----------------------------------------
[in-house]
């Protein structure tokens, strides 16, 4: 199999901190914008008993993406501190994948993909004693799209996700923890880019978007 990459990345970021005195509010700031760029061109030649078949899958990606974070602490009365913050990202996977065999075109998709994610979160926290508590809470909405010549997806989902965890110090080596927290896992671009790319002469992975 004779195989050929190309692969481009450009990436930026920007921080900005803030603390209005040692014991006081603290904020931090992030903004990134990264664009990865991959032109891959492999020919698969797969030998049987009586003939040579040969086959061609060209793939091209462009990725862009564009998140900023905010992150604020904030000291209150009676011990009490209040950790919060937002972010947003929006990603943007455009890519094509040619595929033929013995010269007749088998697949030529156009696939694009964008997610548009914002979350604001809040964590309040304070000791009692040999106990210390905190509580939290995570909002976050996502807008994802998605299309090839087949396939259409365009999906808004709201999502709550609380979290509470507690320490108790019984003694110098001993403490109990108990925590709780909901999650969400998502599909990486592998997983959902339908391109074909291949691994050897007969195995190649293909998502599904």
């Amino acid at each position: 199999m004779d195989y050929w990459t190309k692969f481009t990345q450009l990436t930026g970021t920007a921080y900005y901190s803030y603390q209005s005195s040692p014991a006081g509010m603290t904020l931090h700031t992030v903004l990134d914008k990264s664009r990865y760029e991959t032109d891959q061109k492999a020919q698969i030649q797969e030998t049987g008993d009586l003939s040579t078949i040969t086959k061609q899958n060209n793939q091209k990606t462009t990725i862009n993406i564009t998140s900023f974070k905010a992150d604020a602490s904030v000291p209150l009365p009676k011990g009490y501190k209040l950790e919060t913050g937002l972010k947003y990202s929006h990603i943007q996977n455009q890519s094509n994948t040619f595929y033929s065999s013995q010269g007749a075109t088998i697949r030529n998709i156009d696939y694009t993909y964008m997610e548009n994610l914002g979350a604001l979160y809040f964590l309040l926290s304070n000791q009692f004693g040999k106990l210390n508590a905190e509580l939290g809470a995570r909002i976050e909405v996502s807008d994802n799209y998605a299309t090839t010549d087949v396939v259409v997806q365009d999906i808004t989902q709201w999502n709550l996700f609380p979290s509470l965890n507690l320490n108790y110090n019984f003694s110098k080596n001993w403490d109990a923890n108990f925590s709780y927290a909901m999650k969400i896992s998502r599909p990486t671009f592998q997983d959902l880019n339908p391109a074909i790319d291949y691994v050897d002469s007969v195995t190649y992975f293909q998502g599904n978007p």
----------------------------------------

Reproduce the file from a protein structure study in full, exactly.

[in-house]
């Protein structure tokens, strides 16, 4: 199999901190914008008993993406501190994948993909004693799209996700923890880019978007 990459990345970021005195509010700031760029061109030649078949899958990606974070602490009365913050990202996977065999075109998709994610979160926290508590809470909405010549997806989902965890110090080596927290896992671009790319002469992975 004779195989050929190309692969481009450009990436930026920007921080900005803030603390209005040692014991006081603290904020931090992030903004990134990264664009990865991959032109891959492999020919698969797969030998049987009586003939040579040969086959061609060209793939091209462009990725862009564009998140900023905010992150604020904030000291209150009676011990009490209040950790919060937002972010947003929006990603943007455009890519094509040619595929033929013995010269007749088998697949030529156009696939694009964008997610548009914002979350604001809040964590309040304070000791009692040999106990210390905190509580939290995570909002976050996502807008994802998605299309090839087949396939259409365009999906808004709201999502709550609380979290509470507690320490108790019984003694110098001993403490109990108990925590709780909901999650969400998502599909990486592998997983959902339908391109074909291949691994050897007969195995190649293909998502599904």
């Amino acid at each position: 199999m004779d195989y050929w990459t190309k692969f481009t990345q450009l990436t930026g970021t920007a921080y900005y901190s803030y603390q209005s005195s040692p014991a006081g509010m603290t904020l931090h700031t992030v903004l990134d914008k990264s664009r990865y760029e991959t032109d891959q061109k492999a020919q698969i030649q797969e030998t049987g008993d009586l003939s040579t078949i040969t086959k061609q899958n060209n793939q091209k990606t462009t990725i862009n993406i564009t998140s900023f974070k905010a992150d604020a602490s904030v000291p209150l009365p009676k011990g009490y501190k209040l950790e919060t913050g937002l972010k947003y990202s929006h990603i943007q996977n455009q890519s094509n994948t040619f595929y033929s065999s013995q010269g007749a075109t088998i697949r030529n998709i156009d696939y694009t993909y964008m997610e548009n994610l914002g979350a604001l979160y809040f964590l309040l926290s304070n000791q009692f004693g040999k106990l210390n508590a905190e509580l939290g809470a995570r909002i976050e909405v996502s807008d994802n799209y998605a299309t090839t010549d087949v396939v259409v997806q365009d999906i808004t989902q709201w999502n709550l996700f609380p979290s509470l965890n507690l320490n108790y110090n019984f003694s110098k080596n001993w403490d109990a923890n108990f925590s709780y927290a909901m999650k969400i896992s998502r599909p990486t671009f592998q997983d959902l880019n339908p391109a074909i790319d291949y691994v050897d002469s007969v195995t190649y992975f293909q998502g599904n978007p």